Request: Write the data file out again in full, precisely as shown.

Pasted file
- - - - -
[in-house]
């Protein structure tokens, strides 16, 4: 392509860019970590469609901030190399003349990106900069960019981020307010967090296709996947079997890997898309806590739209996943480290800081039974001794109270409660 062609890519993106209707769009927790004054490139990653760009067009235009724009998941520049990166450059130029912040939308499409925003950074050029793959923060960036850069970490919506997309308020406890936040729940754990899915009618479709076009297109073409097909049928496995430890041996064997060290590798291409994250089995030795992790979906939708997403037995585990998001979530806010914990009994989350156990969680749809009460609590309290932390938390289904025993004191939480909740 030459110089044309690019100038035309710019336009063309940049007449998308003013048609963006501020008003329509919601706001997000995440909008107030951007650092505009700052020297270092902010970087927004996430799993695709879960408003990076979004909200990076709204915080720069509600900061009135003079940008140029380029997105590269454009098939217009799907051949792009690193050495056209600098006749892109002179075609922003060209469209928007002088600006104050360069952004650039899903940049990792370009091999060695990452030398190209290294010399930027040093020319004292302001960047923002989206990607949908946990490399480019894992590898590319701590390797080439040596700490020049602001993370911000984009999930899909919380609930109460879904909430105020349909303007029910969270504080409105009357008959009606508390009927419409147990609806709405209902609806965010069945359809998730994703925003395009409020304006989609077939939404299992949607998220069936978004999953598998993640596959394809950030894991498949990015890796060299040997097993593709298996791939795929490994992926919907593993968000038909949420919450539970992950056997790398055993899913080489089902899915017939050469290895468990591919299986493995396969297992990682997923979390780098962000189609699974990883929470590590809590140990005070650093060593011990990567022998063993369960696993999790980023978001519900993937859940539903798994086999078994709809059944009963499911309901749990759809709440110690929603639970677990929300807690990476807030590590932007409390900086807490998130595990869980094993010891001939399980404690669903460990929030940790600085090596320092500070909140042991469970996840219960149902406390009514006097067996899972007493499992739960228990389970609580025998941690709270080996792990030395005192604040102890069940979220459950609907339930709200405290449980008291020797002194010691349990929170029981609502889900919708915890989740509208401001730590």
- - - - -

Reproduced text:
[in-house]
């Protein structure tokens, strides 16, 4: 392509860019970590469609901030190399003349990106900069960019981020307010967090296709996947079997890997898309806590739209996943480290800081039974001794109270409660 062609890519993106209707769009927790004054490139990653760009067009235009724009998941520049990166450059130029912040939308499409925003950074050029793959923060960036850069970490919506997309308020406890936040729940754990899915009618479709076009297109073409097909049928496995430890041996064997060290590798291409994250089995030795992790979906939708997403037995585990998001979530806010914990009994989350156990969680749809009460609590309290932390938390289904025993004191939480909740 030459110089044309690019100038035309710019336009063309940049007449998308003013048609963006501020008003329509919601706001997000995440909008107030951007650092505009700052020297270092902010970087927004996430799993695709879960408003990076979004909200990076709204915080720069509600900061009135003079940008140029380029997105590269454009098939217009799907051949792009690193050495056209600098006749892109002179075609922003060209469209928007002088600006104050360069952004650039899903940049990792370009091999060695990452030398190209290294010399930027040093020319004292302001960047923002989206990607949908946990490399480019894992590898590319701590390797080439040596700490020049602001993370911000984009999930899909919380609930109460879904909430105020349909303007029910969270504080409105009357008959009606508390009927419409147990609806709405209902609806965010069945359809998730994703925003395009409020304006989609077939939404299992949607998220069936978004999953598998993640596959394809950030894991498949990015890796060299040997097993593709298996791939795929490994992926919907593993968000038909949420919450539970992950056997790398055993899913080489089902899915017939050469290895468990591919299986493995396969297992990682997923979390780098962000189609699974990883929470590590809590140990005070650093060593011990990567022998063993369960696993999790980023978001519900993937859940539903798994086999078994709809059944009963499911309901749990759809709440110690929603639970677990929300807690990476807030590590932007409390900086807490998130595990869980094993010891001939399980404690669903460990929030940790600085090596320092500070909140042991469970996840219960149902406390009514006097067996899972007493499992739960228990389970609580025998941690709270080996792990030395005192604040102890069940979220459950609907339930709200405290449980008291020797002194010691349990929170029981609502889900919708915890989740509208401001730590």